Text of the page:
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Advice on insulating Colorado garage/storage addition (to foam or not to foam)

EBGCO | Posted in General Questions on

I’m adding a third garage bay with storage above it to my SW Colorado home (~7,000 hcd days per year, Climate Zone 5).  The plan for the roof calls for 4″ of closed-cell foam and 5 1/2″ batts between the rafters (9 1/2″ I-Joists); the plan for the exterior walls calls for 5″ of closed-cell foam (2×6″ walls).  Both the walls and ceiling will be covered with 5/8″ sheetrock and painted.

I met with the insulation contractor last week and he suggests using open-cell foam rather than closed-cell foam to avoid the HFC propellant in closed-cell foam.  He also likes the idea of a wall that can breathe to the interior.

I have two questions: 1) Is foam a good material for this project and location?  If so, which of the foam options is best and why.  2) If foam is not a good option here, what would a better option be?

Thanks.

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Replies

  1. Expert Member
    Dana Dorsett | | #1

    Garages are inherently leaky, and have indoor dew points similar to the outdoor air, whereas living spaces have higher humidity. In this situation open cell foam will usually be moisture safe. If it were later converted to tighter, occupied living space there would be some risk to the roof deck.

    Using HFO-blown closed cell foam would have far lower environmental impact than HFC blown closed cell foam, but not as low as open cell.

    It only takes an inch of closed cell foam to protect the roof deck even if it were fully conditioned living space, which would leave you 8.5" of space for fiber insulation. At 2" there is still a reasonable drying path for the roof deck, which would leave you at 7.25", which is perfectly sized for rock wool R30. Using HFO blown foam the foam layer would be R14 @ 2", and with R30 cavity fill the foam would be ~32% of the ~R44 total. While that is below teh ~40% IRC prescriptive for fully conditioned living space, it would be completely moisture safe for a garage. If converting it to living space later a smart vapor retarder or vapor barrier latex primer on the ceiling would ensure that the fiber insulation didn't accumulate enough moisture to be a problem.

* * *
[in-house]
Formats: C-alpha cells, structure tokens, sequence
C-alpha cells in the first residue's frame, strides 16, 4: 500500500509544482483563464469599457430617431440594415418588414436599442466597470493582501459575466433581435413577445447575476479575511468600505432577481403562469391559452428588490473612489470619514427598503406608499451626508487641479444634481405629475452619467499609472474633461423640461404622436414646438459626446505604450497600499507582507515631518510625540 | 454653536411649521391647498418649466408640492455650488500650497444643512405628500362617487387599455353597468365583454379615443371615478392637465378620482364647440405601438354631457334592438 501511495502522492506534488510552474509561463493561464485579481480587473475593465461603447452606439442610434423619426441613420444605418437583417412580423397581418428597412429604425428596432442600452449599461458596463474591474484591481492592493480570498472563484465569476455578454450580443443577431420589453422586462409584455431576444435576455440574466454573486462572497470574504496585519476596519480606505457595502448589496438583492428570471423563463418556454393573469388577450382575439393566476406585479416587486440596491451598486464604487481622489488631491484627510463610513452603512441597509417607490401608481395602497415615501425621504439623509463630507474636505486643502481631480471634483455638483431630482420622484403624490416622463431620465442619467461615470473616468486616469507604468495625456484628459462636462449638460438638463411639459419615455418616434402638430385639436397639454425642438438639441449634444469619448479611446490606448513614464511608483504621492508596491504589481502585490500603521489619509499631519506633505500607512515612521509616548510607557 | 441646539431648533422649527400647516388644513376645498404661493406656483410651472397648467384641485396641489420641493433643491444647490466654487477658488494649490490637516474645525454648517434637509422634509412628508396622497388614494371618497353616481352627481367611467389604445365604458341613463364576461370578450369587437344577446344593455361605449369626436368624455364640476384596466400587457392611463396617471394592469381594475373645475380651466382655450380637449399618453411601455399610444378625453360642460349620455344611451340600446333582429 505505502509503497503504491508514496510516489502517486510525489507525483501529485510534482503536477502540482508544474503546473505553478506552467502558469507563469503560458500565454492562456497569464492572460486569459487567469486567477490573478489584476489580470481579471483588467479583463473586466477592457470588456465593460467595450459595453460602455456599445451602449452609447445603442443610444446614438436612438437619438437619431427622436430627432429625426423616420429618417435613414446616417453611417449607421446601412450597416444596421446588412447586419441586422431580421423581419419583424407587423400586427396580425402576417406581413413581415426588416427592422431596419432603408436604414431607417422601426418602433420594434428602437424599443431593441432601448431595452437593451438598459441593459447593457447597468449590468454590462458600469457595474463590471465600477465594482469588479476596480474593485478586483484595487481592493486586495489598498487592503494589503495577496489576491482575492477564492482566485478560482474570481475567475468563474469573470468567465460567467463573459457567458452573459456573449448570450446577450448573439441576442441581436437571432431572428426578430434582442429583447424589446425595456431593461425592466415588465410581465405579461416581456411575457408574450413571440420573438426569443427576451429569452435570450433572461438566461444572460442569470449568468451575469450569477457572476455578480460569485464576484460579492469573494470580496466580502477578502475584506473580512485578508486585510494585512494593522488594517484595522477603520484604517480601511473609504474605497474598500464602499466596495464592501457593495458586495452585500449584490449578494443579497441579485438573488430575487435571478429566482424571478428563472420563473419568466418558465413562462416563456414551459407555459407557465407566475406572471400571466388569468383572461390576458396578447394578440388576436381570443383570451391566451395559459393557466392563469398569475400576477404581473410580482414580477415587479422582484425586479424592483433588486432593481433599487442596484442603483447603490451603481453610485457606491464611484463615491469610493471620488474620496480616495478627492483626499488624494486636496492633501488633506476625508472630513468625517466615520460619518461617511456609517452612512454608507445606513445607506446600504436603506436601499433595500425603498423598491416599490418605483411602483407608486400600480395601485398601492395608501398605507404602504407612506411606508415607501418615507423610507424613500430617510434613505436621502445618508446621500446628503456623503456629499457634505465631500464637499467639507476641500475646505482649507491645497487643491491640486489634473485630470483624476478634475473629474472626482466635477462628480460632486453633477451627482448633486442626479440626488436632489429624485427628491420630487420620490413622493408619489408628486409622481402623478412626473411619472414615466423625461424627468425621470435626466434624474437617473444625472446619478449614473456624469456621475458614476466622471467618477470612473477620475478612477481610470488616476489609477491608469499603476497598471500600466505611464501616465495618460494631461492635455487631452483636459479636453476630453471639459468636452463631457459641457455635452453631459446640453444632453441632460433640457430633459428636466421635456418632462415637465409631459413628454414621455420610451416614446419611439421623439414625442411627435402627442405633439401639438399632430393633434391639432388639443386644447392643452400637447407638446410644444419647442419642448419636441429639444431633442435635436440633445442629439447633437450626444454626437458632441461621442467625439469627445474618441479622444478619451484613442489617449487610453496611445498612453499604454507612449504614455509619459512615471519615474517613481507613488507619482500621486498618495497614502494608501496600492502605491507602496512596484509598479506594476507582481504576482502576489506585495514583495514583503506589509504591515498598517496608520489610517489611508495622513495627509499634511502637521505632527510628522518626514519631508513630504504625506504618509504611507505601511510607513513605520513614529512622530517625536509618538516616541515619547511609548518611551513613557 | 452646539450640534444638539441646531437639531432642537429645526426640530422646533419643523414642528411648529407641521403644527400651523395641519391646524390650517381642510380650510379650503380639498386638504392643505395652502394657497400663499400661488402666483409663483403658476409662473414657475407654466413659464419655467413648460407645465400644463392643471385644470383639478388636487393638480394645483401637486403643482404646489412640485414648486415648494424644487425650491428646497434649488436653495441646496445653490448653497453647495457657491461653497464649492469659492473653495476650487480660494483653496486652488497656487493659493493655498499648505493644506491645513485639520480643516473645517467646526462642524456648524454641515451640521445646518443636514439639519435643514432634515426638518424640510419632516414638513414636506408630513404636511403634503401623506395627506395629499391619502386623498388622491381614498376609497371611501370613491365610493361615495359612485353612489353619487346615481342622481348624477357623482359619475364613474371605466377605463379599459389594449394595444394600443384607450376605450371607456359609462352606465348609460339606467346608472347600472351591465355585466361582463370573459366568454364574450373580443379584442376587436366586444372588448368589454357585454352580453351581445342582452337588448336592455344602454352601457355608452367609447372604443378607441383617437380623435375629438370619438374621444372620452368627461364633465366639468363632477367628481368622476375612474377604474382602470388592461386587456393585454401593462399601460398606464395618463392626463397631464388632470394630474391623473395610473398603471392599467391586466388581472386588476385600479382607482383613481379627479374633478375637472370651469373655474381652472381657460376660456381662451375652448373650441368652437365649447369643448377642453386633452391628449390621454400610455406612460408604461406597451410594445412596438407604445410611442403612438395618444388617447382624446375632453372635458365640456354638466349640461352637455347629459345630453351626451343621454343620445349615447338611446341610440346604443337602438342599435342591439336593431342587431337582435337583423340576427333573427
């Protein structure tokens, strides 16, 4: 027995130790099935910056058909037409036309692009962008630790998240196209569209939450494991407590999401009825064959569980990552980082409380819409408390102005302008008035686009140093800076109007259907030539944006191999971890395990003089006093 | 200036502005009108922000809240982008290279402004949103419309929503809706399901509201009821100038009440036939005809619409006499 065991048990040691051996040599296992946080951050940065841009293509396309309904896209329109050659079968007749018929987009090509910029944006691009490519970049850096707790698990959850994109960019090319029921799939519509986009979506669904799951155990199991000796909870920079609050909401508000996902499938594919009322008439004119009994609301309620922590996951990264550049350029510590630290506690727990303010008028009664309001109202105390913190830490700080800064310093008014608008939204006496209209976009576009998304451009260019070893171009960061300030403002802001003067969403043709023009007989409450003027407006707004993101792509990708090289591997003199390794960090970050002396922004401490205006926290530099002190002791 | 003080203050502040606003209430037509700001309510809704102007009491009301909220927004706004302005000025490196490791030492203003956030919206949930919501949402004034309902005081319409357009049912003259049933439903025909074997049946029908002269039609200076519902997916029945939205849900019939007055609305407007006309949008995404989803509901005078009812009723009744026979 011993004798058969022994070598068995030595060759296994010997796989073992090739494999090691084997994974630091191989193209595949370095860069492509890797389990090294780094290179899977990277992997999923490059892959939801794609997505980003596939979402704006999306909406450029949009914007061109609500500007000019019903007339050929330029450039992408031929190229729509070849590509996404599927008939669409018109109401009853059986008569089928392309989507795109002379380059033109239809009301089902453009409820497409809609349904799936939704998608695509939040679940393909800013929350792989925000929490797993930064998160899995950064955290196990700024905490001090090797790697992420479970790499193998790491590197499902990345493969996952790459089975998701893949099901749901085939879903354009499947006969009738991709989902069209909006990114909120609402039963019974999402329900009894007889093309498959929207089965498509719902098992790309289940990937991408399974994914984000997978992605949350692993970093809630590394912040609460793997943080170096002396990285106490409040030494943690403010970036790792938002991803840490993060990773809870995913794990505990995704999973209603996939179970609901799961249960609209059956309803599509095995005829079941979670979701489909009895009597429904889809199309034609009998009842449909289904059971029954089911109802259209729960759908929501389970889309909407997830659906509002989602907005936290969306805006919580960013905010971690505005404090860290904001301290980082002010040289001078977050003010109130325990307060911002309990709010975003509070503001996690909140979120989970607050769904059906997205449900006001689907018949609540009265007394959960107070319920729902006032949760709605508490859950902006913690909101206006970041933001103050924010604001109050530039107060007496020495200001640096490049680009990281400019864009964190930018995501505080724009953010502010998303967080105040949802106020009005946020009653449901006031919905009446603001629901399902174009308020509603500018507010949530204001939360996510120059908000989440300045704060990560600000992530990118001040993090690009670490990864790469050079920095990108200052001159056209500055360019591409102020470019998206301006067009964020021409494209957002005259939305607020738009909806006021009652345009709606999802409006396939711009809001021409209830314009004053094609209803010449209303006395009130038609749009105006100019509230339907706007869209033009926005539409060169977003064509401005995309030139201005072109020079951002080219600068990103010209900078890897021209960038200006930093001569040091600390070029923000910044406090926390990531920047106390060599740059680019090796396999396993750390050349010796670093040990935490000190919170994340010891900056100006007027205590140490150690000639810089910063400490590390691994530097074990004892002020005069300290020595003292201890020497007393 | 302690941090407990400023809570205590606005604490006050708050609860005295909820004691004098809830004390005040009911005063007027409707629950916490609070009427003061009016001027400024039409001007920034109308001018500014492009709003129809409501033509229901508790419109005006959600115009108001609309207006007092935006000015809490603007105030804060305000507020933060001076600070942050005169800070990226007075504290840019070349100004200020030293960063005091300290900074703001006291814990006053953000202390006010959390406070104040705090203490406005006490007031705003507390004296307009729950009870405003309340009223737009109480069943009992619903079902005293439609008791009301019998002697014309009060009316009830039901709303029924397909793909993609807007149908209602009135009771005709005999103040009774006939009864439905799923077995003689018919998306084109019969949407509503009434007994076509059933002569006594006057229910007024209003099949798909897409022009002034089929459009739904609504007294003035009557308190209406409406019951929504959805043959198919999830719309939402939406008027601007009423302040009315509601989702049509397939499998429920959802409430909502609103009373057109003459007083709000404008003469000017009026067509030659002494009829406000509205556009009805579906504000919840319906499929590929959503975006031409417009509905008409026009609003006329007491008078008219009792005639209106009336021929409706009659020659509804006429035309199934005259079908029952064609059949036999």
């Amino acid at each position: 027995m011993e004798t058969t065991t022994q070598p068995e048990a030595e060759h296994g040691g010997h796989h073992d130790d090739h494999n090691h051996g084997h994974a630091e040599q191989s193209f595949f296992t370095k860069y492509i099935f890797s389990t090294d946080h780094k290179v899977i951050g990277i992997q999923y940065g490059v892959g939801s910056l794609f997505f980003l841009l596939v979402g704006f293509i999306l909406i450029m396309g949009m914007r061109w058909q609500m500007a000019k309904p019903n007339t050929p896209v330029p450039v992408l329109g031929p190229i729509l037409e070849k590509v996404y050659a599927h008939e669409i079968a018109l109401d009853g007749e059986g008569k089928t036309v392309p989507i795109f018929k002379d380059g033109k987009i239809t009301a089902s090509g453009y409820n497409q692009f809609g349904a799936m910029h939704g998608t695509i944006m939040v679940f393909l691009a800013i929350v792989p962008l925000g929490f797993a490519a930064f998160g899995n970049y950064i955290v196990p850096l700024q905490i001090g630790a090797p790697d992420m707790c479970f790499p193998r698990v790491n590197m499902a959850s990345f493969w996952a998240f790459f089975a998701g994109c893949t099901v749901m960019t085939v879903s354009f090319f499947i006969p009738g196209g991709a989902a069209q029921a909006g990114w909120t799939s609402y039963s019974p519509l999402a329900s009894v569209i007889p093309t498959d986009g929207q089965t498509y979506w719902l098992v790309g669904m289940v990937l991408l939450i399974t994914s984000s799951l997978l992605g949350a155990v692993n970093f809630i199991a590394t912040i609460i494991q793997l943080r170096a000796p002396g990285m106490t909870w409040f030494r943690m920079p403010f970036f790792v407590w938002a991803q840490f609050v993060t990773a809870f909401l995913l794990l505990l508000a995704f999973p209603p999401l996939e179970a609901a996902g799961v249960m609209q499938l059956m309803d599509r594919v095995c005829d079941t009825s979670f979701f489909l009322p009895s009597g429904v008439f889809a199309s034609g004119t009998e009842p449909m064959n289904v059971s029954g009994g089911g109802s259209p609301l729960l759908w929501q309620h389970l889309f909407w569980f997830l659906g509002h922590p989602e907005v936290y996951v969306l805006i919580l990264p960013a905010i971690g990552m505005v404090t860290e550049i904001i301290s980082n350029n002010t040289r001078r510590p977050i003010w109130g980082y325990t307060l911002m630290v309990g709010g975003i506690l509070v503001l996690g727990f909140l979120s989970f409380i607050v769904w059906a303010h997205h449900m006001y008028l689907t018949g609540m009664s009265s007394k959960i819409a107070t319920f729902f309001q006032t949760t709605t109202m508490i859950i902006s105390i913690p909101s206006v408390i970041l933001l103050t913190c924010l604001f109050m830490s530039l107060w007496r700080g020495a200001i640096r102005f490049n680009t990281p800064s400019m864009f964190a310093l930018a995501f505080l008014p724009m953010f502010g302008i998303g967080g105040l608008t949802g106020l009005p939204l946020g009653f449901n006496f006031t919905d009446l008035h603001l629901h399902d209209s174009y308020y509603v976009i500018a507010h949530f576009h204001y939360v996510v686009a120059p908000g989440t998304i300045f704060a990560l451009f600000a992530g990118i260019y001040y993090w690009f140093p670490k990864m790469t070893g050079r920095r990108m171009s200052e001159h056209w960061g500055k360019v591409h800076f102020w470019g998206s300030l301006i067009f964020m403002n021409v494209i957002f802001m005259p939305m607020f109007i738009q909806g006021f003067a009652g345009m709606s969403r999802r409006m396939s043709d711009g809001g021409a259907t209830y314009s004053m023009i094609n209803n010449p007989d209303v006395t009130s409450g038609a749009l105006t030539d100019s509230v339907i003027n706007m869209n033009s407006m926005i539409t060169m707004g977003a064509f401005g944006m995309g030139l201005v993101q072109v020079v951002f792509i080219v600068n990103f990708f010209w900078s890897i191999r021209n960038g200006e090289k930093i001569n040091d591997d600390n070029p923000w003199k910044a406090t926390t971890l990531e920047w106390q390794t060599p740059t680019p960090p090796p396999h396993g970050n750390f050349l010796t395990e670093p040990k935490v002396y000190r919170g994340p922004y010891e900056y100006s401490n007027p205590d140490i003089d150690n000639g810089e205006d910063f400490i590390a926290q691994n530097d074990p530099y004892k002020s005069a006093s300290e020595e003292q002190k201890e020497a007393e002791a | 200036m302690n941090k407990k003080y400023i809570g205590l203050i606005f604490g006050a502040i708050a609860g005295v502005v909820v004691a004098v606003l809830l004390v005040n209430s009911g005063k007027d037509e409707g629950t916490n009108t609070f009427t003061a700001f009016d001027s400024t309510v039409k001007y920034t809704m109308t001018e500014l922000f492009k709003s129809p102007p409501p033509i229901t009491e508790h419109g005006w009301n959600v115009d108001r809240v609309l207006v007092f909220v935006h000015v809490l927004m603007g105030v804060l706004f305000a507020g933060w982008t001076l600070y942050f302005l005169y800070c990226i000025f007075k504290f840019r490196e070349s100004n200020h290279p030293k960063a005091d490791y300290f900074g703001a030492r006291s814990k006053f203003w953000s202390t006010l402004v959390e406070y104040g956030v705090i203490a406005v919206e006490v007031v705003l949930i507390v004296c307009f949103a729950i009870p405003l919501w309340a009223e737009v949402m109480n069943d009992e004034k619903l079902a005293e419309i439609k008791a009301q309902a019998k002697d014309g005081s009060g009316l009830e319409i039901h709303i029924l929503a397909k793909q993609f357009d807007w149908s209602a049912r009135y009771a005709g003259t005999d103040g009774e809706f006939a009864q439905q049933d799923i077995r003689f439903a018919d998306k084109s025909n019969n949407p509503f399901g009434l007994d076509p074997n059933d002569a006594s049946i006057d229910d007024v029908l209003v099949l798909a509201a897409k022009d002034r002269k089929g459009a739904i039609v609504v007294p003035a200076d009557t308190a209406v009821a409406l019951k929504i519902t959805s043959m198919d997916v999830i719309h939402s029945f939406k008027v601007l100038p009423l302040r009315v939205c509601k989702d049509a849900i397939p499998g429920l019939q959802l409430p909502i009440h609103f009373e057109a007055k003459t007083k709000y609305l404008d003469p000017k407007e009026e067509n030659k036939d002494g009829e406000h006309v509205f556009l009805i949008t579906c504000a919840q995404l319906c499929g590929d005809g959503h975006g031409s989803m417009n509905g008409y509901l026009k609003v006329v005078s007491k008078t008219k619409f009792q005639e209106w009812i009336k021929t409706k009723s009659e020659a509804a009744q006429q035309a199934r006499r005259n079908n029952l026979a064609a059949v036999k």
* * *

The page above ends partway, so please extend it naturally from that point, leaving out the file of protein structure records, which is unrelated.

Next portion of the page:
2. joshdurston | | #2

    Is there any concern about the moisture brought in during the winter when you park a wet slushy car in the insulated garage?

    1. Expert Member
      Dana Dorsett | | #3

      Not really. Unless the slab is heated the rate of moisture transfer from the puddle on the floor to the garage air will be small relative to the typical air leakage rates of garages.

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